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Tulsa man arrested on child porn, bestiality complaints
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Tulsa man arrested on child porn, bestiality complaints

Tulsa man arrested on child porn, bestiality complaints
Photo Credit: Courtesy Tulsa County jail

Tulsa man arrested on child porn, bestiality complaints

A 31-year-old Tulsa man has been arrested on two complaints of manufacturing child pornography and two complaints of crimes against nature.

Tulsa Police say Ricky Lewis had nude pictures of his own 8-year-old son on his iPhone, as well as multiple nude pictures of a young girl.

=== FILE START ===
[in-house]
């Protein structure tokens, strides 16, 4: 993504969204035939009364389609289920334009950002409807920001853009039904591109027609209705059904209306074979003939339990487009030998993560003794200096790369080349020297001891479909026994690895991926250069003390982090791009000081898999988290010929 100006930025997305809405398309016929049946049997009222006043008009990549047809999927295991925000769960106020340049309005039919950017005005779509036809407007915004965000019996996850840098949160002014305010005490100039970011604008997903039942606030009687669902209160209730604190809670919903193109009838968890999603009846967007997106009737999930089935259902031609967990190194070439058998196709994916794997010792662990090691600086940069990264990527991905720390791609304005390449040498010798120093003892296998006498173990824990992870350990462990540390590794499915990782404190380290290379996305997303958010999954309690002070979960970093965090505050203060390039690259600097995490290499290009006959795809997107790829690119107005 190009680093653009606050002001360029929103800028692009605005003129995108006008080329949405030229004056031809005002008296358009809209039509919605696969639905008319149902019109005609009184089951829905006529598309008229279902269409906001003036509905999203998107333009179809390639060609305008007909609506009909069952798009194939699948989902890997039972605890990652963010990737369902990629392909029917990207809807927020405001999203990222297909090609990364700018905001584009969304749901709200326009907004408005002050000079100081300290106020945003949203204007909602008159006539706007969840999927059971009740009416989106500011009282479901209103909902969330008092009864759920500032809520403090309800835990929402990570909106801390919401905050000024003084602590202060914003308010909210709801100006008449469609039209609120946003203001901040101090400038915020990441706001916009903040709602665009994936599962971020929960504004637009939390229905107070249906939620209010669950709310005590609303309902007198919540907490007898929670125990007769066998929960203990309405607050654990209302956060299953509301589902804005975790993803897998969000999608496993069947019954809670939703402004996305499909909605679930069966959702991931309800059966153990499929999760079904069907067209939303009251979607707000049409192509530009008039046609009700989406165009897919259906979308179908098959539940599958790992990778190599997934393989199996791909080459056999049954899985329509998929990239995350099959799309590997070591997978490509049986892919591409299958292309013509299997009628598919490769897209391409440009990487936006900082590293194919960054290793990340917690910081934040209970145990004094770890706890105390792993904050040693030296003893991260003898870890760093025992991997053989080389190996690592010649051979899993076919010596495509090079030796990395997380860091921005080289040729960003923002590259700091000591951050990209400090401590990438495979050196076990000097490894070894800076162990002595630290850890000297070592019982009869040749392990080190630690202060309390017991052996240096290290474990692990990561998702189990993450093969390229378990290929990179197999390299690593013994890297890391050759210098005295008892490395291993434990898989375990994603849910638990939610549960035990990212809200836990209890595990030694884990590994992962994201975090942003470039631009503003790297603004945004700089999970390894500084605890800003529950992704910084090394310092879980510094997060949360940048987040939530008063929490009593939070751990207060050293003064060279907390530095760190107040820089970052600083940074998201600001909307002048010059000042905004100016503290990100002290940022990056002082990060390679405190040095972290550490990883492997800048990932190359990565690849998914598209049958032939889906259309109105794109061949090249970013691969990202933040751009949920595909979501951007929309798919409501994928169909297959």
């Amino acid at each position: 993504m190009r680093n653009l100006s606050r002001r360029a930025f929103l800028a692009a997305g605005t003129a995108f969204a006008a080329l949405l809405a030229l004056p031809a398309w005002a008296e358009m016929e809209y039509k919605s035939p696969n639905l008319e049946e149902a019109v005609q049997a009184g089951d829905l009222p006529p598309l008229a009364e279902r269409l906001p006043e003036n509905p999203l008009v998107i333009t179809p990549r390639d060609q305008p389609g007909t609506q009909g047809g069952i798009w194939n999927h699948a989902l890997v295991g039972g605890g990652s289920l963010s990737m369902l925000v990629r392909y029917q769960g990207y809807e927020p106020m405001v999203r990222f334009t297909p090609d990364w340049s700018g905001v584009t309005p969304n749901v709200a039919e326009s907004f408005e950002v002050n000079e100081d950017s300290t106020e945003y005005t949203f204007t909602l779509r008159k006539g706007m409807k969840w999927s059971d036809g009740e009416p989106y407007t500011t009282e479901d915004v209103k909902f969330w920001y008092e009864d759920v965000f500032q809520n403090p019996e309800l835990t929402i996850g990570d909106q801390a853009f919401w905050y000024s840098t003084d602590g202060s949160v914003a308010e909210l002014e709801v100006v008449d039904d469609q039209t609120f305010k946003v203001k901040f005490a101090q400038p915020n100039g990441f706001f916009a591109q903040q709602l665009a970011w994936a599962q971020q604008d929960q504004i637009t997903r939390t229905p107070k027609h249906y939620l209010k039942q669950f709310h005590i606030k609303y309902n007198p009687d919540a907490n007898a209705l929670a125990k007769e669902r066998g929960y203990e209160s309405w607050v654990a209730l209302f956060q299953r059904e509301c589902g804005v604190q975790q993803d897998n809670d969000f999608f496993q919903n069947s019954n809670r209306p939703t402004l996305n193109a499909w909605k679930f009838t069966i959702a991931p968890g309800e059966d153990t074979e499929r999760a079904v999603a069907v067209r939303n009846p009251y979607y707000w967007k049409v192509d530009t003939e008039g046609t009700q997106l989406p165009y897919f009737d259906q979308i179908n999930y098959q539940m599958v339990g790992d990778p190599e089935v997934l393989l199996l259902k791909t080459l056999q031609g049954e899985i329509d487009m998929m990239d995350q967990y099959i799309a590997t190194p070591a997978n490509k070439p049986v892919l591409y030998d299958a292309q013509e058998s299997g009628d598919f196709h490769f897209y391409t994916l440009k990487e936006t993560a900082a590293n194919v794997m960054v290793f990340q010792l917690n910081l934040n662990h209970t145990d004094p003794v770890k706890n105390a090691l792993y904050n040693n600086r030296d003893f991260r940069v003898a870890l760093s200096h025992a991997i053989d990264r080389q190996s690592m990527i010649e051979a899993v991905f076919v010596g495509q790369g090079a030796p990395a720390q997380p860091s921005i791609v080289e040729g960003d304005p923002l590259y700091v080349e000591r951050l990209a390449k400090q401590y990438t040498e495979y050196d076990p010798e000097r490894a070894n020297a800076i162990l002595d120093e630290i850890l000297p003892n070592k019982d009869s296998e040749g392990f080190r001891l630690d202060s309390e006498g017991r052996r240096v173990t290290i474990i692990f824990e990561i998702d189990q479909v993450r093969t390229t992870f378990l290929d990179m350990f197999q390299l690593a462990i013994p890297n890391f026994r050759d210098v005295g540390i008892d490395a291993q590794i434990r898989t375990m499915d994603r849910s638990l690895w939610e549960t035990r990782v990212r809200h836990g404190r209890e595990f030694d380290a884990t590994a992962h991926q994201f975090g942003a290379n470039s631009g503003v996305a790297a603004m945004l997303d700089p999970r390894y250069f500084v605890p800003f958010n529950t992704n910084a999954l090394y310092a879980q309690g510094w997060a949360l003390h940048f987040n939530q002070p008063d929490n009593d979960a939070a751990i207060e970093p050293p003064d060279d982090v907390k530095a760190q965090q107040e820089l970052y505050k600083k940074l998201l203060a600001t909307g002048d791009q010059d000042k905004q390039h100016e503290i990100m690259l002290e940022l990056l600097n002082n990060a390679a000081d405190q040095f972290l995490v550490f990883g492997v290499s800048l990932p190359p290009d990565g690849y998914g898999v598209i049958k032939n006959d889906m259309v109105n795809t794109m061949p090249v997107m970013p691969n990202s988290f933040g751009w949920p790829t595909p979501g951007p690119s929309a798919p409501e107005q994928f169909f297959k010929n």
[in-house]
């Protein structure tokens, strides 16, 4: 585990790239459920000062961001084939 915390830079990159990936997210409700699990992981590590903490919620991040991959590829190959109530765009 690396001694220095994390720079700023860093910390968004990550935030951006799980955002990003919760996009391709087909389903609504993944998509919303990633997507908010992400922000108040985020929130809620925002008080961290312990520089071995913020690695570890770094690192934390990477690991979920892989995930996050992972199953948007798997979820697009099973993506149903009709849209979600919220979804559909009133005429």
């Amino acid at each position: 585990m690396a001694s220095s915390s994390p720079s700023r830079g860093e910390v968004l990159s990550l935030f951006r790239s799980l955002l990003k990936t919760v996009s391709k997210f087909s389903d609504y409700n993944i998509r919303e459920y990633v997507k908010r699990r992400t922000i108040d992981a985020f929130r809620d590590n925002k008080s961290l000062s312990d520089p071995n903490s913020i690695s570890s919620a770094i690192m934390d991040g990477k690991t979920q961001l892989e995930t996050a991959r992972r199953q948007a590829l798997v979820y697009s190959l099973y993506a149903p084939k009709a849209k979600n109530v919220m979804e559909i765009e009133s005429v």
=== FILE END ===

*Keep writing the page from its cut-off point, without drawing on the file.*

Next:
According to the arrest and booking report, Lewis had sent text messages, soliciting nude photos of a girl from the girl's mother.

The report says he solicited the woman to commit sex acts with his son, and described what sex acts he wanted to have with the woman's child.

The report also says there were photographs on Lewis' iPhone that show him having sex with his dog in his residence.